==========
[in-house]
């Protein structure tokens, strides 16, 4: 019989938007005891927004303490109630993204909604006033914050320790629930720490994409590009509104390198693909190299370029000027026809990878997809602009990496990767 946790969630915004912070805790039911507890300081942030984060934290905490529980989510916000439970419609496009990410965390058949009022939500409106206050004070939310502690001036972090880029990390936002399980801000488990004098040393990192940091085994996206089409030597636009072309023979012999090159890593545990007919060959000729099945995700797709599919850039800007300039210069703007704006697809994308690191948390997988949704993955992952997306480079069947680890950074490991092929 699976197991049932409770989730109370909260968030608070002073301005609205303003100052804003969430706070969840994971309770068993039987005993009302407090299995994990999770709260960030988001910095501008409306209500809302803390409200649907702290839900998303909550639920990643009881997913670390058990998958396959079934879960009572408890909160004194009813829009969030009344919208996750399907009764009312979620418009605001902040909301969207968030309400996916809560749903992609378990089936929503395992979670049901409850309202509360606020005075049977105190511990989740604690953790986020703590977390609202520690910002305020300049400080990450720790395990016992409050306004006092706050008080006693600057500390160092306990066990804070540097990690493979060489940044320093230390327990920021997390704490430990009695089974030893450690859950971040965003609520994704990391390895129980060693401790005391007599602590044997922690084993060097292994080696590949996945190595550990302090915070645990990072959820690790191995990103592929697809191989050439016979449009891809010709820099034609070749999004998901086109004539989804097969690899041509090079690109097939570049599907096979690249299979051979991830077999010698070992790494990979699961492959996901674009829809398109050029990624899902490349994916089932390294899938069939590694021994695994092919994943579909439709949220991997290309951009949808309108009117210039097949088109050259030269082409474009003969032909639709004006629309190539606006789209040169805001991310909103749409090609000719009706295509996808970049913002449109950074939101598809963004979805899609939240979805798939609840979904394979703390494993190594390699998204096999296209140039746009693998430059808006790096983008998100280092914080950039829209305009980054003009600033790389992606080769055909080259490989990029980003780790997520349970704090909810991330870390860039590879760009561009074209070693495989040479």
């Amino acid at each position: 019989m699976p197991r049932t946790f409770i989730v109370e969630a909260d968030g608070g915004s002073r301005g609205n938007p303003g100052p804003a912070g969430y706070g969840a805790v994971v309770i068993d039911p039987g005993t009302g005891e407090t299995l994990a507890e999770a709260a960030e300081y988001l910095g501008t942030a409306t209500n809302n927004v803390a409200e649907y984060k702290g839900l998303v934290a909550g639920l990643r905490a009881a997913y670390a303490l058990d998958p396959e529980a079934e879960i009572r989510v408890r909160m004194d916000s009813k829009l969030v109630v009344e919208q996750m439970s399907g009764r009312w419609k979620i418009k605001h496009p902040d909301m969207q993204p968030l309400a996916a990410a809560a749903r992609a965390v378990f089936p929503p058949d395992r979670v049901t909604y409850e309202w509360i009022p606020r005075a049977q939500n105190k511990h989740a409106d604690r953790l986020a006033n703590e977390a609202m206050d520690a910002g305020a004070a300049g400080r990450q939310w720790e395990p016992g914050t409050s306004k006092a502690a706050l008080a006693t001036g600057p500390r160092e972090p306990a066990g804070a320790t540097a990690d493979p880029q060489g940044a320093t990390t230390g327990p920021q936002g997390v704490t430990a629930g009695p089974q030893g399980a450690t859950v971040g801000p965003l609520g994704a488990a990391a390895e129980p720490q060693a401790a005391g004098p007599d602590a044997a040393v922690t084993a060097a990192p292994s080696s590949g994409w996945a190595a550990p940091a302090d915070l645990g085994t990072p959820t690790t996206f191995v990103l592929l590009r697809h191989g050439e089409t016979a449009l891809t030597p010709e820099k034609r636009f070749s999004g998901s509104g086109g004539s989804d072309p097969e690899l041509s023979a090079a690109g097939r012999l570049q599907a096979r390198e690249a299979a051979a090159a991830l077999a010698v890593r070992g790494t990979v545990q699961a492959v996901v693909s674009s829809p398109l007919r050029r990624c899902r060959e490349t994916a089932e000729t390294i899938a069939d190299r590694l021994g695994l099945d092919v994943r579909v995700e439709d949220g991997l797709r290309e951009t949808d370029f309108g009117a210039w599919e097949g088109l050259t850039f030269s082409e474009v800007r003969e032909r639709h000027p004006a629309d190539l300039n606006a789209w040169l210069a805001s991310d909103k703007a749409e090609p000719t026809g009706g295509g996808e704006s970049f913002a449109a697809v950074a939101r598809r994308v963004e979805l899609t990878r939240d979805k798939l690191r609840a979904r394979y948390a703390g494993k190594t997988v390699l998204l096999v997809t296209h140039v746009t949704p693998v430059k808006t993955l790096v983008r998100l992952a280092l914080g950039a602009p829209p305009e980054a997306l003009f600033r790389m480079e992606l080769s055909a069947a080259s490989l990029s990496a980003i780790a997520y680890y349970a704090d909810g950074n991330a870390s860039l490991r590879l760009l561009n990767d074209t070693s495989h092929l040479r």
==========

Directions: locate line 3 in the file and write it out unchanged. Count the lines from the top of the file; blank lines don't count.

């Amino acid at each position: 019989m699976p197991r049932t946790f409770i989730v109370e969630a909260d968030g608070g915004s002073r301005g609205n938007p303003g100052p804003a912070g969430y706070g969840a805790v994971v309770i068993d039911p039987g005993t009302g005891e407090t299995l994990a507890e999770a709260a960030e300081y988001l910095g501008t942030a409306t209500n809302n927004v803390a409200e649907y984060k702290g839900l998303v934290a909550g639920l990643r905490a009881a997913y670390a303490l058990d998958p396959e529980a079934e879960i009572r989510v408890r909160m004194d916000s009813k829009l969030v109630v009344e919208q996750m439970s399907g009764r009312w419609k979620i418009k605001h496009p902040d909301m969207q993204p968030l309400a996916a990410a809560a749903r992609a965390v378990f089936p929503p058949d395992r979670v049901t909604y409850e309202w509360i009022p606020r005075a049977q939500n105190k511990h989740a409106d604690r953790l986020a006033n703590e977390a609202m206050d520690a910002g305020a004070a300049g400080r990450q939310w720790e395990p016992g914050t409050s306004k006092a502690a706050l008080a006693t001036g600057p500390r160092e972090p306990a066990g804070a320790t540097a990690d493979p880029q060489g940044a320093t990390t230390g327990p920021q936002g997390v704490t430990a629930g009695p089974q030893g399980a450690t859950v971040g801000p965003l609520g994704a488990a990391a390895e129980p720490q060693a401790a005391g004098p007599d602590a044997a040393v922690t084993a060097a990192p292994s080696s590949g994409w996945a190595a550990p940091a302090d915070l645990g085994t990072p959820t690790t996206f191995v990103l592929l590009r697809h191989g050439e089409t016979a449009l891809t030597p010709e820099k034609r636009f070749s999004g998901s509104g086109g004539s989804d072309p097969e690899l041509s023979a090079a690109g097939r012999l570049q599907a096979r390198e690249a299979a051979a090159a991830l077999a010698v890593r070992g790494t990979v545990q699961a492959v996901v693909s674009s829809p398109l007919r050029r990624c899902r060959e490349t994916a089932e000729t390294i899938a069939d190299r590694l021994g695994l099945d092919v994943r579909v995700e439709d949220g991997l797709r290309e951009t949808d370029f309108g009117a210039w599919e097949g088109l050259t850039f030269s082409e474009v800007r003969e032909r639709h000027p004006a629309d190539l300039n606006a789209w040169l210069a805001s991310d909103k703007a749409e090609p000719t026809g009706g295509g996808e704006s970049f913002a449109a697809v950074a939101r598809r994308v963004e979805l899609t990878r939240d979805k798939l690191r609840a979904r394979y948390a703390g494993k190594t997988v390699l998204l096999v997809t296209h140039v746009t949704p693998v430059k808006t993955l790096v983008r998100l992952a280092l914080g950039a602009p829209p305009e980054a997306l003009f600033r790389m480079e992606l080769s055909a069947a080259s490989l990029s990496a980003i780790a997520y680890y349970a704090d909810g950074n991330a870390s860039l490991r590879l760009l561009n990767d074209t070693s495989h092929l040479r």